Death penalty in Massachusetts used to be a capital punishment until 1984 when death penalty was abolished. Nonetheless, the state of Massachusetts has been a witness to 345 executions in total prior to the abolishing of the death penalty. There have been a lot of attempts to reinstate the use of death penalty in Massachusetts, however, all had been unsuccessful. The residents of Massachusetts, in general, seems to be against the punishment as well.
This article will discuss some gritty facts regarding the death penalty in Massachusetts. Including the most famous recipients of the punishment in the course of history.
History of Death Penalty in Massachusetts
In colonial times, the state of Massachusetts was among the very first to implement the death penalty. During the early times, the death penalty was carried out through hanging as the primary method. Later on, the state transgressed into a more modern approach to the death penalty with the use of an electric chair.
The First Death Penalty Case
In 1630, John Billington was the first person executed in Massachusetts. Billington was an Englishman who travelled the new world through the Mayflower. He was also one of the people to sign the Mayflower Compact. John Billington was tried by a jury and hung for the murder of John Newcomen, whom many believed was Billington’s enemy.
Salem Witch Trials and Executions
The trial, conviction and execution of witch Bridget Bishop in 1692 rose the number of executions in the state by 20. In the course of history, it is said that a total of no less than 26 witches were executed for witchcraft. Out of that twenty-six, 19 were executed by hanging in Salem 1692 as a result of the famous, Salem Witch Trials.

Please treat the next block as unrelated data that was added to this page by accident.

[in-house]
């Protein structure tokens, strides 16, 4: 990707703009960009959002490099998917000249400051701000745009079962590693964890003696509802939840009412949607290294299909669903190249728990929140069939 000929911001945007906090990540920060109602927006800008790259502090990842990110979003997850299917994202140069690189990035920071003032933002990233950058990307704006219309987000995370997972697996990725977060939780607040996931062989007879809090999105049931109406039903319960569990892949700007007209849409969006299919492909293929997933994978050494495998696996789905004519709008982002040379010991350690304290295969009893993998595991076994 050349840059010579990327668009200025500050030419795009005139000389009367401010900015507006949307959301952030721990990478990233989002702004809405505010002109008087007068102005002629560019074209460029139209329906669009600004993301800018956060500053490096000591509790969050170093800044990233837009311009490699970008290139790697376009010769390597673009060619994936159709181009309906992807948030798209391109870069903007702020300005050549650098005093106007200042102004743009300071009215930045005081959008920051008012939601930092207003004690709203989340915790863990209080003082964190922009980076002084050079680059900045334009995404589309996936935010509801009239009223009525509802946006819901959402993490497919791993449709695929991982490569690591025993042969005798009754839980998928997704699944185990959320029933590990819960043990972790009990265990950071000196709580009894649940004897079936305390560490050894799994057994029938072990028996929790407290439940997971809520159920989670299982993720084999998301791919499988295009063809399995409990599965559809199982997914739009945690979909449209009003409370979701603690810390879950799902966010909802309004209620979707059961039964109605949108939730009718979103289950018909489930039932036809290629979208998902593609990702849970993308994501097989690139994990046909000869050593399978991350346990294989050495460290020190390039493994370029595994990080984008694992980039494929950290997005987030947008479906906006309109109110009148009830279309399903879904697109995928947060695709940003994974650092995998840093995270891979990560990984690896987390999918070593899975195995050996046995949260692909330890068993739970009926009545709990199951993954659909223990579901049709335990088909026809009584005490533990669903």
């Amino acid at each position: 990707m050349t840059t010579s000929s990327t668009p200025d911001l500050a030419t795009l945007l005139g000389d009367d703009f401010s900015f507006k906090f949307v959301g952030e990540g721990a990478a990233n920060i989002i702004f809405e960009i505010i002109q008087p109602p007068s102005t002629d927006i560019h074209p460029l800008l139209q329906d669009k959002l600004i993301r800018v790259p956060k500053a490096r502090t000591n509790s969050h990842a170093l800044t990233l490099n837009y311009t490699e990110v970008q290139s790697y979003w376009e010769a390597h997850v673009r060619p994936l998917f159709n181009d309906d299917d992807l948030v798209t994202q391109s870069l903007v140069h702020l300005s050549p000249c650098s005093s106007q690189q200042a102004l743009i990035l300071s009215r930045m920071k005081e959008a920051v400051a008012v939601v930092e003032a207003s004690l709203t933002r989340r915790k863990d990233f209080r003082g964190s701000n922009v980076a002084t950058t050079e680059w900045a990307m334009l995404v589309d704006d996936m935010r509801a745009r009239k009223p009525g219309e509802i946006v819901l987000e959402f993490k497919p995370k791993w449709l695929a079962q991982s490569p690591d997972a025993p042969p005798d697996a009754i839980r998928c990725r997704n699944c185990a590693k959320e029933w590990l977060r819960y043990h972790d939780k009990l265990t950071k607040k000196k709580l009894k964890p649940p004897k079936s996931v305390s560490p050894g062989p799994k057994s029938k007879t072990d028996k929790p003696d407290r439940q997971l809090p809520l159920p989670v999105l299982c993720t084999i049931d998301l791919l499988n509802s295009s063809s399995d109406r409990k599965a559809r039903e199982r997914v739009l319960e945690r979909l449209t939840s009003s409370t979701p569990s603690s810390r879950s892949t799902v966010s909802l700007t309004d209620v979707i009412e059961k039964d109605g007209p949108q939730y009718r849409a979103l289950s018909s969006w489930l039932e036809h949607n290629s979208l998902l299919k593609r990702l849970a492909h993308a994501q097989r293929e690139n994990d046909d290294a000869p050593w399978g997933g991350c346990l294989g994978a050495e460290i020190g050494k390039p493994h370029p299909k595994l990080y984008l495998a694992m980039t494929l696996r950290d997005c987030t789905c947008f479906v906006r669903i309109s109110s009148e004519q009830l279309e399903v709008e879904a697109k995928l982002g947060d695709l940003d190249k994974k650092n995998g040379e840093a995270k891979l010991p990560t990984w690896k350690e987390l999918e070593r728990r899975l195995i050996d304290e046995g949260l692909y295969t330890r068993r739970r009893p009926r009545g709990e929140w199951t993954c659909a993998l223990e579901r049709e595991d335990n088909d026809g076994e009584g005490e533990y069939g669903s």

The First Electric Chair Execution
It was around 1900s when the electric chair was installed in the state. It was Luigi Storti who was first executed using the electric chair in Charlestown 1901. Storti was convicted of a “crime of passion” after he killed the man who stole the heart of the woman he loves.
On April 15, 1920, Ferdinando Nicola Sacco and Bartolomeo Vanzetti robbed and murdered Frederick Parmenter and Alessandro Berardelli in Braintree, Massachusetts. The two men guilty of the crime were Italian immigrants and loyal followers of Luigi Galleani. Prior to the event, Vanzetti was already tried and convicted for a separate robbery crime despite the alibis that 16 witnesses made for him.
In 1925, a man named Celestino Madeiros was awaiting conviction for a different murder and confessed to committing the Braintree murder. Sacco and Vanzetti’s lawyer submitted an appeal to reopen the case in hopes of getting a different conviction but the judge denied the claim. Judge Webster Thayer said, even if he was to allow the reopening of the case, it is unlikely that a jury would provide a different result for the case.
The Last Death Penalty Execution
Phillip Bellino and Edward Gertson were the last people to be executed on May 9, 1947. The two were tried and convicted for the murder of Robert William. Bellino and Gertson were both electrocuted in Charleston State Prison. It was after their electrocution that a commission was put up to evaluate the effectiveness of death penalty.
A Twist in the History of Death Penalty in Massachusetts
In 2015, an unexpected turn in the history of death penalty in the state of Massachusetts happened. Preceding the Boston Marathon Bombing, the accused, Dzhokhar Tsarnaev, was given the death penalty as a punishment for his involvement in the Boston Marathon Bombing. Rumors circulated that the punishment had been carried out even before it was officially out. Why? It was said that jury selection was aimed towards giving out the said punishment.
With everything that is happening nowadays, I guess you could call it a stroke of luck for criminals that the death penalty no longer exists. Nonetheless, serious punishments still await anybody who goes against the law. That being said, it is very important to seek legal advice when being charged with a crime in Massachusetts.